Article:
“There are some phones that will be harder to get information from,” Strause said.

Extracted information includes contacts, calendar events, text messages, event logs, passwords and files. In addition, the user can also retrieve a wide range of deleted data. Apps and social networks such as Facebook are not excluded from the list of information which can be retrieved. The program can extract data from clouds such as iCloud, Google, Microsoft and more.

The program offers import and analysis of call data records. In addition, it can visualize common locations of several users.

 Photos can also be retrieved, even if they are deleted. A screen lock is not enough to keep investigators from getting into the device with the assistance of the program.

But, before the software is applied to a device, investigators must first receive consent from the owner of the device or a warrant so they can proceed, according to Strause.

On a federal level, this type of software has met some larger issues which some have proven to be quite controversial. Most of which has been about the large amount of data retrieved and not so much about individuals. Following 9/11 the federal government reacted by passing laws they thought would protect the people.

The Patriot Act was an act of Congress which was signed into law by President George W. Bush on October 26, 2001. The title is a ten-letter U.S.A. P.A.T.R.I.O.T which stands for Uniting and Strengthening America by Providing Appropriate Tools Required to Intercept and Obstruct the Terrorism Act of 2001.  In 2011 President Barack Obama signed the Patriot Sunsets Extension Act of 2011 which is a four year extension of three key provisions of the original act with some modifications such as roving wiretaps, searches of businesses and records.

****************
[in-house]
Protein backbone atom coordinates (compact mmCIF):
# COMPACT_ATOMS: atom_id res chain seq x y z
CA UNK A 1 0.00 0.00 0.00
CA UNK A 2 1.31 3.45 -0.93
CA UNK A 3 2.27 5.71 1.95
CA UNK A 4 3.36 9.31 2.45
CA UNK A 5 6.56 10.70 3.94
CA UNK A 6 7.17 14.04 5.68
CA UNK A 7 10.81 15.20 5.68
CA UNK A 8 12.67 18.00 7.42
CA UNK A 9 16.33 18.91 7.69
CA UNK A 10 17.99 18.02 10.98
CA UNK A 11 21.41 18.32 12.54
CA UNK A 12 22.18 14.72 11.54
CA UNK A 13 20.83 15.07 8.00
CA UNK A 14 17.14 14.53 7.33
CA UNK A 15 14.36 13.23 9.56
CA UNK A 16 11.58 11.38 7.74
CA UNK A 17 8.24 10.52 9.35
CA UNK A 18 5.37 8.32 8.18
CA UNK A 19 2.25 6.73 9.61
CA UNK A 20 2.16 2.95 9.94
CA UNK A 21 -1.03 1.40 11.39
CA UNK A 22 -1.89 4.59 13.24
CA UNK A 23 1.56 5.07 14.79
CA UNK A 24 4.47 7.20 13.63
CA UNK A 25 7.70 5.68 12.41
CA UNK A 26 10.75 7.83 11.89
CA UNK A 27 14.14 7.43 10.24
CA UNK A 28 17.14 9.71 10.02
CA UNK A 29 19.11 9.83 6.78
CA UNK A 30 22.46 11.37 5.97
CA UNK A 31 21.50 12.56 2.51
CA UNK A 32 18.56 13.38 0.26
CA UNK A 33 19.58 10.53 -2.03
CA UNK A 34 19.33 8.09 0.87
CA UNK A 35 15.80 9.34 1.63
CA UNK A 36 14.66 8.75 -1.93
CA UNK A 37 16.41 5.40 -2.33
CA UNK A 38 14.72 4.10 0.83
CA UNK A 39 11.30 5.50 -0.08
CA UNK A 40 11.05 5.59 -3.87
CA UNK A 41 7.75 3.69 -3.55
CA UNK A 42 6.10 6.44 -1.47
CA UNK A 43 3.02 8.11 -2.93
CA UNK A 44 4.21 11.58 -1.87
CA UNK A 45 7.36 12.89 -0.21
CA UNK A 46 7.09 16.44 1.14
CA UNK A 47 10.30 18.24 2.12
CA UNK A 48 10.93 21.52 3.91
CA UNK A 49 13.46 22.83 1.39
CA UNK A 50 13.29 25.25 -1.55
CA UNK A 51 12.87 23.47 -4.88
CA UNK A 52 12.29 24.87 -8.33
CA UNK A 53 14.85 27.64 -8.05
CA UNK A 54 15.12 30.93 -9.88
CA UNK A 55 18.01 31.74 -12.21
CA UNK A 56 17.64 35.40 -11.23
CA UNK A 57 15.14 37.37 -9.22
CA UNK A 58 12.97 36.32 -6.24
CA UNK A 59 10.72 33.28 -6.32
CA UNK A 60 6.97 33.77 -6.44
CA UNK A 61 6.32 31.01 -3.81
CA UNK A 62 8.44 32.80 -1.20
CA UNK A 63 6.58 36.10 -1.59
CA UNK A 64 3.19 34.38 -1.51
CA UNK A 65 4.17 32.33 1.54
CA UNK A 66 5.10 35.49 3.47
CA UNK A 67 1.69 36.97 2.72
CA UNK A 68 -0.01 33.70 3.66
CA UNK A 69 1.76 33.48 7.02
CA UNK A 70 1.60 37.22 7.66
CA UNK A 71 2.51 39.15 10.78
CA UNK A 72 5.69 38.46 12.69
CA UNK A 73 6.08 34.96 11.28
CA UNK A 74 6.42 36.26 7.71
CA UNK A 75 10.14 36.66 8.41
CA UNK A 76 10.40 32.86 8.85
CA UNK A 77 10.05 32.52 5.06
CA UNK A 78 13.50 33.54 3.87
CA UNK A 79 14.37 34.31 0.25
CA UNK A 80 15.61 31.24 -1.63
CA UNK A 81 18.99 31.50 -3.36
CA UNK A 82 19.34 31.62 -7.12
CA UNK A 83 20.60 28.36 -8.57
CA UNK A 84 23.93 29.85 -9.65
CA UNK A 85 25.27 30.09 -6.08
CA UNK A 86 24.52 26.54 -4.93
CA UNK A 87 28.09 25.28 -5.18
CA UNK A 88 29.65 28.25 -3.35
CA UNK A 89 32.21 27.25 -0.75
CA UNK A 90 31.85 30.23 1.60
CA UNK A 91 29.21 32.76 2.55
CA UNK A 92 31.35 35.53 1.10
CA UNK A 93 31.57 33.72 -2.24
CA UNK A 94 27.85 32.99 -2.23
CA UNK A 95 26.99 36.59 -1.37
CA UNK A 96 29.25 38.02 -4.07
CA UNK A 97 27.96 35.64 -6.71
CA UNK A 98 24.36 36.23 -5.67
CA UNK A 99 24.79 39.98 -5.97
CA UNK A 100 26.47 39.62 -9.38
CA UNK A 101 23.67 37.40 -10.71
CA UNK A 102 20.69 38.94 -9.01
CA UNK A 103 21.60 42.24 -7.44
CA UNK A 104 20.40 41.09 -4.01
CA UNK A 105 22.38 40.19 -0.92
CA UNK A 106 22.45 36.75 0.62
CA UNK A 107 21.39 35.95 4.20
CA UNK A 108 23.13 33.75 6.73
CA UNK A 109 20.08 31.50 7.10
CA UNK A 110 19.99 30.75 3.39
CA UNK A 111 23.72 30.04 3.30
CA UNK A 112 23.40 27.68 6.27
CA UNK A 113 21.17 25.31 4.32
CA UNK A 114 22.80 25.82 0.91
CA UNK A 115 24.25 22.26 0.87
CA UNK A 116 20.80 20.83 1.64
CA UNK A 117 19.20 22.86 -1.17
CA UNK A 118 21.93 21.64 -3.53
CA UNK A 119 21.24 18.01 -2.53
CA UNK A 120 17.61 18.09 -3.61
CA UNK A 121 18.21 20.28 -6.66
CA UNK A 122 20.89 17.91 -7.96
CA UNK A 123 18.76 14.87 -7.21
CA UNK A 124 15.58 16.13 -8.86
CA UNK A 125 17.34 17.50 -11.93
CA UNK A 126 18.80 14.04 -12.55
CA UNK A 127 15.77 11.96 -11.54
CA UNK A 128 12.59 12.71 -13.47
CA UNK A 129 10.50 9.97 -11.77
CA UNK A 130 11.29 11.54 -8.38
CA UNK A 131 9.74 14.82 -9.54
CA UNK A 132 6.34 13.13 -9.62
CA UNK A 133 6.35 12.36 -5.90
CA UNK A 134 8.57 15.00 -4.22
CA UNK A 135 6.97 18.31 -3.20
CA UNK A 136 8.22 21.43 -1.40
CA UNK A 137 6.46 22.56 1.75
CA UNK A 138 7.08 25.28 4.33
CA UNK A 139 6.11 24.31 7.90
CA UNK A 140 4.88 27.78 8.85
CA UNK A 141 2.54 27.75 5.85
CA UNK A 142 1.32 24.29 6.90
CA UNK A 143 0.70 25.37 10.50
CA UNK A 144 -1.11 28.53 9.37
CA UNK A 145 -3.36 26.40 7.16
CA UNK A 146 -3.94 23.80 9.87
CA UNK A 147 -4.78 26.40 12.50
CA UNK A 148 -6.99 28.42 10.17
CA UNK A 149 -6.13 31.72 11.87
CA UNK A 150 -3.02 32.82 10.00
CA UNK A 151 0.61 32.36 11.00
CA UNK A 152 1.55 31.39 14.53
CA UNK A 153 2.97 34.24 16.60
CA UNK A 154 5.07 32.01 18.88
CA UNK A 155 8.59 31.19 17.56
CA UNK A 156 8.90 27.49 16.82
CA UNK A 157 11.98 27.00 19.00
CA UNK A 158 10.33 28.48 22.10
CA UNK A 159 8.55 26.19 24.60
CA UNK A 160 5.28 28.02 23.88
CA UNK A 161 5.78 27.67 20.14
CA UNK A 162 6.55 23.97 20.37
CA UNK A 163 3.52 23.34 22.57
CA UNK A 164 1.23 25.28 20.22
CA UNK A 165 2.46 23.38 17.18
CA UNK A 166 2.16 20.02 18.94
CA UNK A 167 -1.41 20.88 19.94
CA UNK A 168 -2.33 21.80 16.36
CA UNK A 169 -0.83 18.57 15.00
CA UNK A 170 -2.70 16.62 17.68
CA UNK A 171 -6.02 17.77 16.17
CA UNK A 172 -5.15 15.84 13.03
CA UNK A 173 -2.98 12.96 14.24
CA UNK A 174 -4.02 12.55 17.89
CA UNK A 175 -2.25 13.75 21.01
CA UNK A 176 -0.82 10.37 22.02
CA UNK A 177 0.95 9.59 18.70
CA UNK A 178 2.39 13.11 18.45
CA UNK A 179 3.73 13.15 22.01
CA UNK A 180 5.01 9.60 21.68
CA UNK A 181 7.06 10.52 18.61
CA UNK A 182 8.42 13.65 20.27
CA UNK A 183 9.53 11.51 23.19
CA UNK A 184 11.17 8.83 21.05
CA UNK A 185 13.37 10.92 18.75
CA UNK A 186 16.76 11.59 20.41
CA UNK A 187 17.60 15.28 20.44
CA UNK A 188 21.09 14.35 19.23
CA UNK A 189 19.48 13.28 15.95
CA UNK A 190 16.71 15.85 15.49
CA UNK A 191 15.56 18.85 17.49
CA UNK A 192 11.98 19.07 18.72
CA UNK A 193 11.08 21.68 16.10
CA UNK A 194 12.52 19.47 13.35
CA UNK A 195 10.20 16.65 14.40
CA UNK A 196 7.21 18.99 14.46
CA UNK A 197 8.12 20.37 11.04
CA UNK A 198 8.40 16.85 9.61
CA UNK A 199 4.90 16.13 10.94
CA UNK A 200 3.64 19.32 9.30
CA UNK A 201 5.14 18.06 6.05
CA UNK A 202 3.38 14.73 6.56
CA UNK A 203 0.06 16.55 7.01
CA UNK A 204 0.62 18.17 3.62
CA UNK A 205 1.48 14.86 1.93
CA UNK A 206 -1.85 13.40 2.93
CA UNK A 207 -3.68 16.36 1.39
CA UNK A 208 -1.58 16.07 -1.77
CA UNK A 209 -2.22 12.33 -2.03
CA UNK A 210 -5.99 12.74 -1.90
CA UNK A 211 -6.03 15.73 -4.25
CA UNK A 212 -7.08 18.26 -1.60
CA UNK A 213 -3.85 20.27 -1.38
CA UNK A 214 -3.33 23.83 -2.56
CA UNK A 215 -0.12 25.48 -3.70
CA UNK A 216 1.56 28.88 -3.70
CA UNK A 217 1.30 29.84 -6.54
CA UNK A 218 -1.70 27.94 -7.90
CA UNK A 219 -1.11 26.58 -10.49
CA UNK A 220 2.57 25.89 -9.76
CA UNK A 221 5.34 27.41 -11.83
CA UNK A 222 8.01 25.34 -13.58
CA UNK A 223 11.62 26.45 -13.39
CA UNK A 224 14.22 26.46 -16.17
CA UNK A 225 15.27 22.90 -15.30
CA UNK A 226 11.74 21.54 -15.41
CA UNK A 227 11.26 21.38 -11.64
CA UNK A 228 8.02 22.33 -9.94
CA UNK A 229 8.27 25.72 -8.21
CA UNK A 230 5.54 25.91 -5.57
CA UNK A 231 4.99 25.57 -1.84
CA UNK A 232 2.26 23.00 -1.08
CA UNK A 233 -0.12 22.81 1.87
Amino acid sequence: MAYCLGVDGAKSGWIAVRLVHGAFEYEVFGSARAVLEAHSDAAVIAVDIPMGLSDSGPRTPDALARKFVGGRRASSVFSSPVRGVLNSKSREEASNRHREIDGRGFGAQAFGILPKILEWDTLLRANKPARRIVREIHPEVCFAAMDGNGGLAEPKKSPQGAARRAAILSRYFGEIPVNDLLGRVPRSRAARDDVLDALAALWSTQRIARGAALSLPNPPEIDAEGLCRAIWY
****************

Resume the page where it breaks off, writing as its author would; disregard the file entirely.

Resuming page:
Following a lack of Congressional approval, parts of the Patriot Act expired in June 2015. With the passage of the USA Freedom Act immediately following the expiration, parts were restored and renewed through 2019. However, Section 215 of the law was amended to stop the National Security Agency from continuing its’ mass data phone collection program.  The NSA can only obtain information about targeted individuals with permission from a federal court with a warrant. Such is the case of local law enforcement which also must obtain a warrant from local judges. Search warrants were also expanded federally, with the Act amending Title III of the Stored Communications Access Act to allow the FBI to gain access to stored voicemail through a search warrant, rather than through the more stringent wiretap laws.

The Orange County Sheriff’s Office does not have the software yet, but after it goes through the proper channels such as the purchasing department, they hope to have it soon.

Source: http://therecordlive.com/2016/03/29/commissioners-approve-purchase-of-oxygen-forensic-detective-software/